Crusade Propaganda In Word and Image In Early Modern Italy: Niccolò Guidalottos' Panorama of Constantinople (1662)

Edited by Nirit Ben-Aryeh Debby - ES38

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This book carefully dissects and contextualizes a vast (6.12 metre x 2.58 metre) seventeenth-century panorama of Constantinople that is not only an exceptional representation of the city, but also an elaborate piece of anti-Ottoman propaganda designed by the Franciscan friar Niccolò Guidalotto da Mondavio. It depicts Constantinople as seen from across the Golden Horn in Galata, throwing new light on both the city and the relationships between the rival Venetian Republic and the Ottoman Empire. It trumpets the unalloyed Christian zeal of Fra Guidalotto and serves as a fascinating example of visual crusade propaganda against the Ottomans. As such, the panorama is a source of cultural clash, a confrontation point between Venice and the Ottoman Empire.

Nirit Ben-Aryeh Debby is an Associate Professor and Chair of the Arts Department at Ben-Gurion University of the Negev (Israel). She is the author of Renaissance Florence in the Rhetoric of Two Popular Preachers: Giovanni Dominici (1356-1419) and Bernardino da Siena (1380-1444) (Brepols, 2001); The Renaissance Pulpit: Art and Preaching in Italy 1400-1550 (Brepols, 2007), published in Italian as Il pulpito toscano tra ‘300 e ‘500 (Istituto Poligrafico e Zecca dello Stato, 2009); The Cult of St. Clare of Assisi in Early Modern Italy (Ashgate, 2014); and Predicatori, artisti e santi nella Toscana del Rinascimento (EDIFIR, 2015).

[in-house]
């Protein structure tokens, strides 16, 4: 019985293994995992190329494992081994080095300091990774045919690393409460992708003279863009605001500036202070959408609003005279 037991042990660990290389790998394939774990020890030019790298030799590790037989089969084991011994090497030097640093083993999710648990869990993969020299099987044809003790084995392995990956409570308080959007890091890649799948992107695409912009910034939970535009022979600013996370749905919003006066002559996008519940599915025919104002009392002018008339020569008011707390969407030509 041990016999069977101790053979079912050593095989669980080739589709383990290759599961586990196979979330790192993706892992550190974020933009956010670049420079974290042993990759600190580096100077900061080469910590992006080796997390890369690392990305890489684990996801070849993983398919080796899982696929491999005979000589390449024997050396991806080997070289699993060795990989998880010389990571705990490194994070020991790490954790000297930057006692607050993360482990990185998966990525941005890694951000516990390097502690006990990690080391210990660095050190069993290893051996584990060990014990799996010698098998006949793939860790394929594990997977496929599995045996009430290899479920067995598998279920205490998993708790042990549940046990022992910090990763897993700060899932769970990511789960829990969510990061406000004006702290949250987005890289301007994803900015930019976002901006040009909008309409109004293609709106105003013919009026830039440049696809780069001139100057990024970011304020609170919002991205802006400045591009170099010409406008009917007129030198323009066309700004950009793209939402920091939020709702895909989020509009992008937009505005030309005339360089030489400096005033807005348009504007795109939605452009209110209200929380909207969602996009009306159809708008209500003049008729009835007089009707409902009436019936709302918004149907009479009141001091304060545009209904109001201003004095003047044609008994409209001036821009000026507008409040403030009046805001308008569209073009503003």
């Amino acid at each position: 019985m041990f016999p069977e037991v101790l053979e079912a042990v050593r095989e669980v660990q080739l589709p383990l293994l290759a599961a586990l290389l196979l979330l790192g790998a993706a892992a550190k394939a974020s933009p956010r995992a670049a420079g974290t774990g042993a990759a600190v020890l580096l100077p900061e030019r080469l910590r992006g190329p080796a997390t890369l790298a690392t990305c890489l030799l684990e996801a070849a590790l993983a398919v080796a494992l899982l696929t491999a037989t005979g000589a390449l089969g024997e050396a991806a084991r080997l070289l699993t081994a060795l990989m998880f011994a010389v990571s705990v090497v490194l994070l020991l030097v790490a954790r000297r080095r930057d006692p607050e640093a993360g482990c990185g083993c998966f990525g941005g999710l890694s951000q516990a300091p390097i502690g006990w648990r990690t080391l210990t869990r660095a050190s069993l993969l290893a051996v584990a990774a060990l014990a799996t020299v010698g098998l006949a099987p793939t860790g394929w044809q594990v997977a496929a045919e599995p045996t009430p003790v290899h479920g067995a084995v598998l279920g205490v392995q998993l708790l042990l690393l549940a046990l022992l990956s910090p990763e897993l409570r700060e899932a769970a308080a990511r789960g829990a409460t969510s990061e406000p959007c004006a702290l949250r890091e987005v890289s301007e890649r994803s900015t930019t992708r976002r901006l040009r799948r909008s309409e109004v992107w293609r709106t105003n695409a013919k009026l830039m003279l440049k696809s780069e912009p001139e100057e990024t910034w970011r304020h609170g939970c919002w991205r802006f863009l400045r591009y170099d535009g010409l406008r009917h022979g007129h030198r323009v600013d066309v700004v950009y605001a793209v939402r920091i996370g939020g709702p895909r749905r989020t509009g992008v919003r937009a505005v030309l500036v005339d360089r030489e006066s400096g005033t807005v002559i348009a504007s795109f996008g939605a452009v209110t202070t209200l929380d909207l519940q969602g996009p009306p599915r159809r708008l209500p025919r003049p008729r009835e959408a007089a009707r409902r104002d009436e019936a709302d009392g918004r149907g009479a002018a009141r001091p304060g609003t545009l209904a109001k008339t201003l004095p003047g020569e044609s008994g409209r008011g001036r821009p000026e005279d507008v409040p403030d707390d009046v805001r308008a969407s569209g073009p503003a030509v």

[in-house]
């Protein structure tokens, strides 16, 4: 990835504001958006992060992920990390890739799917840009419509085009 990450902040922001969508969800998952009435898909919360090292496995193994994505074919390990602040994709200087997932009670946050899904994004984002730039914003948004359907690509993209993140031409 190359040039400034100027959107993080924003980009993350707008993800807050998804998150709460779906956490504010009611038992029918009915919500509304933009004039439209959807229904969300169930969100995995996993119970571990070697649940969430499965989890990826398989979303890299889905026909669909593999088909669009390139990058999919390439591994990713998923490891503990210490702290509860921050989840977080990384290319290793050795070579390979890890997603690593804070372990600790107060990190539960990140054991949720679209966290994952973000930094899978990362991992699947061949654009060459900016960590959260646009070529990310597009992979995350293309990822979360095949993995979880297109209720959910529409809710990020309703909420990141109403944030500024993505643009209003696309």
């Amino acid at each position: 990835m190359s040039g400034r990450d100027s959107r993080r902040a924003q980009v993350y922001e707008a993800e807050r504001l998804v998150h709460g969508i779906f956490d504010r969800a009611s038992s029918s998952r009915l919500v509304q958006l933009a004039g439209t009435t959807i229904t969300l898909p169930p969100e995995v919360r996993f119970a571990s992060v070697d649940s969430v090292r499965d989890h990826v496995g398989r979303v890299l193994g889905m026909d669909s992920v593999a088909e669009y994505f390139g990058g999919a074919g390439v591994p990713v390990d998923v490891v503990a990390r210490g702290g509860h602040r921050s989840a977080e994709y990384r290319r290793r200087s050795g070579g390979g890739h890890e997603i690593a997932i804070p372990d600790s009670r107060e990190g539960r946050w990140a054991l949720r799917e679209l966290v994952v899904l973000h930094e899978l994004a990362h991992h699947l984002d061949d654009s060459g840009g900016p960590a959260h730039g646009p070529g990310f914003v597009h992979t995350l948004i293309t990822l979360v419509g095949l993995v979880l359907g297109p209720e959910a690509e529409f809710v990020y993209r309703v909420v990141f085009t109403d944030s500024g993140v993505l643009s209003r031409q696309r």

163 pp.
ISBN: 978-0-7727-2183-9
Published: 2016


“This book is innovative and important. It brings to light a rich and complex multi-media source that scholars will want to examine and consider from a number of perspectives. Debby successfully grounds the panorama and the accompanying Vatican Library manuscript in the artistic, religious, political, and intellectual context of its time.”— Nancy Bisaha, Vassar College

“Nirit Ben-Aryeh Debby’s careful analysis of Niccolò Guidalotto’s Panorama of Constantinople introduces readers to an early modern world characterized by contradictions between diplomatic necessity and ideological confrontation in the form of prophecy, crusade, and preaching.” – Sean Roberts, Virginia Commonwealth University, Qatar

Renaissance and Reformation/Renaissance et Réforme, 39.3 (Summer 2016). pp174-176. Reviewed by David R. Lawrence.

Renaissance Quarterly, 71.2 (Summer 2018). pp695-696. Reviewed by Emanuel Buttigieg. Read as PDF.




1. Biographical Sketch and Historical Background
Niccolò Guidalotto da Mondavio and the Ecclesiastical Community in Constantinople
The Venetian Embassy in Constantinople
The War of Candia
The Reception of the Panorama

2. Word and Image
The Panorama as a Large-Scale Drawing
Description of the Image and the Text
The Nautical Atlas
Memorie turchesche

3. Mapping the City of Constantinople
Medieval Crusade Mapping
City Views in Early Modern Europe
The Views of Constantinople in Western and Ottoman Traditions
The City View in Guidalotto's Panorama

4. Power and Politics
Political Identities and Powers
The Papacy, the Empire, and the Crusades
Dream and Reality

5. Apocalyptic Expectations and Eschatological Prophecy
Prophecy in Word and Image
Sermons and Preaching
The Franciscan Apocalyptic Tradition
The Venetian Eschatological Tradition